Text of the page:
A while back my two sons (ages 6 and 8) were allowed to play a video game while spending some time with friends that I would never have let them play...probably ever...had I known it was happening. When I say never, what I really mean is that even when they turn eighteen (the recommended age for this particular game) and can make choices for themselves about what video games to play, I'll hope and pray they're men enough to know it's not good for them and choose not to play it.
But they did play it once, and for a time afterward it was a part of nearly every conversation we had...morning, noon, and night. And I won't lie mamas, when I realized what their tender eyes had seen, and how it had woven its way into their hearts and thoughts and play time...
I was scared.
We live in a world where life is no longer precious. Children are killed in the halls of what once were considered safe havens, and in many cases, violent video games were played by the perpetrators. And while my precious babes were busy drawing guns and dead people lying in pools of blood the day after they played the game, all I could think about was Columbine, Virginia Tech, Newtown...
And maybe having a friend who lost her son in the Virginia Tech shootings of 2007 makes me more sensitive to it, but what I felt that day friends, was raw, unadulterated fear.
It happens to all moms every now and then...that feeling that screams out "he's going to end up being an axe murderer" as you watch your son chop off the heads of his Lego men, or pull off the wings of an innocent butterfly. Sometimes I watch my two at home and wonder what type of men they're going to end up being, and if I'm honest I have to admit that I battle a fear that they're going to turn out way short of the good, godly men I pray they'll be.
I was praying after one of "those" really bad days—you know, the ones where you want to throw your hat in the ring and change your name??—when it dawned on me...
Fear doesn't come from God.
"...for God gave us a spirit not of fear but of power and love and self-control." (2 Timothy 1:7 ESV).
And very gently, the whisper of the Holy Spirit—that beautiful, refreshing, redeeming whisper— flooded my heart with this reminder:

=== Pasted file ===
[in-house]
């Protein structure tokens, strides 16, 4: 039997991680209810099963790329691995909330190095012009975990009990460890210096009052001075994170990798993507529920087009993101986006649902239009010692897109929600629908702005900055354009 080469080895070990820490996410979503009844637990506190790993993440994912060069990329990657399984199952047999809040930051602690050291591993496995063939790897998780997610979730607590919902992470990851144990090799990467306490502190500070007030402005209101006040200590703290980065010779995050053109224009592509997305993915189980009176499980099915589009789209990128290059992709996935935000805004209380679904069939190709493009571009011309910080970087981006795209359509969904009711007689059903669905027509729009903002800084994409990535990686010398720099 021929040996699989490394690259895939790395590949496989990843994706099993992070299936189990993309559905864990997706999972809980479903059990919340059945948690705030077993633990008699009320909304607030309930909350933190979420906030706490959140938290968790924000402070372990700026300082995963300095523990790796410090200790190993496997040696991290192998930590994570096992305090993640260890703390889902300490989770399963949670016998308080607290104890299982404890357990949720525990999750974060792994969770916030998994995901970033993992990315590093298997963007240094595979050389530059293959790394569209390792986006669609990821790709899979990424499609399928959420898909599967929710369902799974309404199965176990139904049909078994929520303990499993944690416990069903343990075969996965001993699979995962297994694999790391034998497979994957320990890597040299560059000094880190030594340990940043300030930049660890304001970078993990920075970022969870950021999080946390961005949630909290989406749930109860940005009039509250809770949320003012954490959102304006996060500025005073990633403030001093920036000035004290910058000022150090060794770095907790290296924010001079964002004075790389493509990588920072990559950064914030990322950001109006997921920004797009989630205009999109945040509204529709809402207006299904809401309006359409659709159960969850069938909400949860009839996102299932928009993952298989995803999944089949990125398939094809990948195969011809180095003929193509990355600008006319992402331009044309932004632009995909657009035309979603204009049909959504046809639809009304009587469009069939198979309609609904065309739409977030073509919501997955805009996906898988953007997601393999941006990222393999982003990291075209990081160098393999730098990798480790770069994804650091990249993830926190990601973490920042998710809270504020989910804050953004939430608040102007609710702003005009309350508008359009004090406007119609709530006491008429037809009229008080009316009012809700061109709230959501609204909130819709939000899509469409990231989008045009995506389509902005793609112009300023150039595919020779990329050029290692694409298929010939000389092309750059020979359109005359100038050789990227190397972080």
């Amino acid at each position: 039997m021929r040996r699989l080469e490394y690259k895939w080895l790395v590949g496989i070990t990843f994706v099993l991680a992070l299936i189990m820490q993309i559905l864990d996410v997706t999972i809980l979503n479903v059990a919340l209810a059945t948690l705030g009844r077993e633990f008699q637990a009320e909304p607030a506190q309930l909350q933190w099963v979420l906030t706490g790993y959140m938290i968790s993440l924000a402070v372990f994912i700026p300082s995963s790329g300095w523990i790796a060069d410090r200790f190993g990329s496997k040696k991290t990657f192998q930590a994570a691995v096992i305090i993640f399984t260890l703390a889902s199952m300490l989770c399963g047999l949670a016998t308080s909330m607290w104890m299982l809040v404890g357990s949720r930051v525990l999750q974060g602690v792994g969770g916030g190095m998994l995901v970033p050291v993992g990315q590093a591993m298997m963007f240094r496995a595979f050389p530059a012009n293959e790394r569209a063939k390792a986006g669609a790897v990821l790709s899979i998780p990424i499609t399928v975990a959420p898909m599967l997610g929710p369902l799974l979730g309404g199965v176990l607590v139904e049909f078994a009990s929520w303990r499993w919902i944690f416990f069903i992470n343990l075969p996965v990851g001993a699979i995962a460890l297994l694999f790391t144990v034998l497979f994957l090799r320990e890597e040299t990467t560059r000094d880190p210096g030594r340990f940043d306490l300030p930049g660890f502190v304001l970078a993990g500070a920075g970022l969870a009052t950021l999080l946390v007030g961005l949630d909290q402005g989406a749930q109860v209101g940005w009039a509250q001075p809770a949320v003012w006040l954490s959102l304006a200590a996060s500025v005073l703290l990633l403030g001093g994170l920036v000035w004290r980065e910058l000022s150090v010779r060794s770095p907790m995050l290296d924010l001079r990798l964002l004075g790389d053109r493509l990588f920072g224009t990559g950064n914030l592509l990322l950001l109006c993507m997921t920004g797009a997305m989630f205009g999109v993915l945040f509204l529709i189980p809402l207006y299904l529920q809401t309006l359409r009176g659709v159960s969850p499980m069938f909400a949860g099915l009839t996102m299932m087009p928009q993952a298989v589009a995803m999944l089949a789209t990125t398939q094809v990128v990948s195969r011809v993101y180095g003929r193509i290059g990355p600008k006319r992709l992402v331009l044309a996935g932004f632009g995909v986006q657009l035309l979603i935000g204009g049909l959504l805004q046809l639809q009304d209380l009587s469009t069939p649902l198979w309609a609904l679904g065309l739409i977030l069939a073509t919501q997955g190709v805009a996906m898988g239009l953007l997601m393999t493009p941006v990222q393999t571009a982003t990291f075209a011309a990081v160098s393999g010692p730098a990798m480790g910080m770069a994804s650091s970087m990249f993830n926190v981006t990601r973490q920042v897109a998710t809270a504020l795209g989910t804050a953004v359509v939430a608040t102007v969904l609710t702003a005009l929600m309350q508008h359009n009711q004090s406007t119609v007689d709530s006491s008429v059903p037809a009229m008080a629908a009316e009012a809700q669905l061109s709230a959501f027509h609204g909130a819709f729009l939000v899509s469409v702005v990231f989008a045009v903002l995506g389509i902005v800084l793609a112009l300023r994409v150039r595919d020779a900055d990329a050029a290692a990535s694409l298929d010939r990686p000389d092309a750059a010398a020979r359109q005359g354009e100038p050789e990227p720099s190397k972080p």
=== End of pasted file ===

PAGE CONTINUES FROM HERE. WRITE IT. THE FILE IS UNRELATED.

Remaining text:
Parent in faith, not fear.
The truth is mama, we really don't know how our children will turn out. There are no parenting formulas that make promises of perfect kids. If there were, we'd all be putting them into practice and there would be a lot more of our kids diving deeper into the Word of God, serving others, and changing the world than leaving the church in droves (enough to make any parent live in fear).
But God's Word says we must do something different—live in faith.
Here's how we can do it.
1. Get introspective
Think about it mom. What tone do we want to set for our families as they maneuver their way through the storms of life? Our tendencies will be their tendencies. The way we respond to the surprises of life will set an example for their own response. Let's shake off the fear and ask God to help us figure out what a faith response looks like.
Pausing to connect with the One who is our source of peace gives us the opportunity to rest our fears at His feet and pick up faith instead—choosing to cover, not hover.
3. Be prone to worship
Beth Moore, in her study on King David, has this to say about the Shepherd King:
"While others were prone to wander, he was prone to worship." (David, p 131).
Time and time again, David chose to worship God when faced with fear. His very words rang out with worship as he ran toward a giant—odds stacked against him—leaving the people of God with their mouths hanging open.
The odds might be stacked against our children, too. We might see the stumbling blocks of life towering over them like a giant we can't possibly take down. Or, we can choose to think about the legacy our actions leave them, get on our knees to cover them, and choose to worship in the face of fear.
I'm choosing faith.
"Lord, help me stand strong in the face of fear, knowing it doesn't come from You. Give me the strength to fight for my children, leaving them the legacy of mama who believed, prayed, and stood firm against the fear. In Jesus' Name. Amen"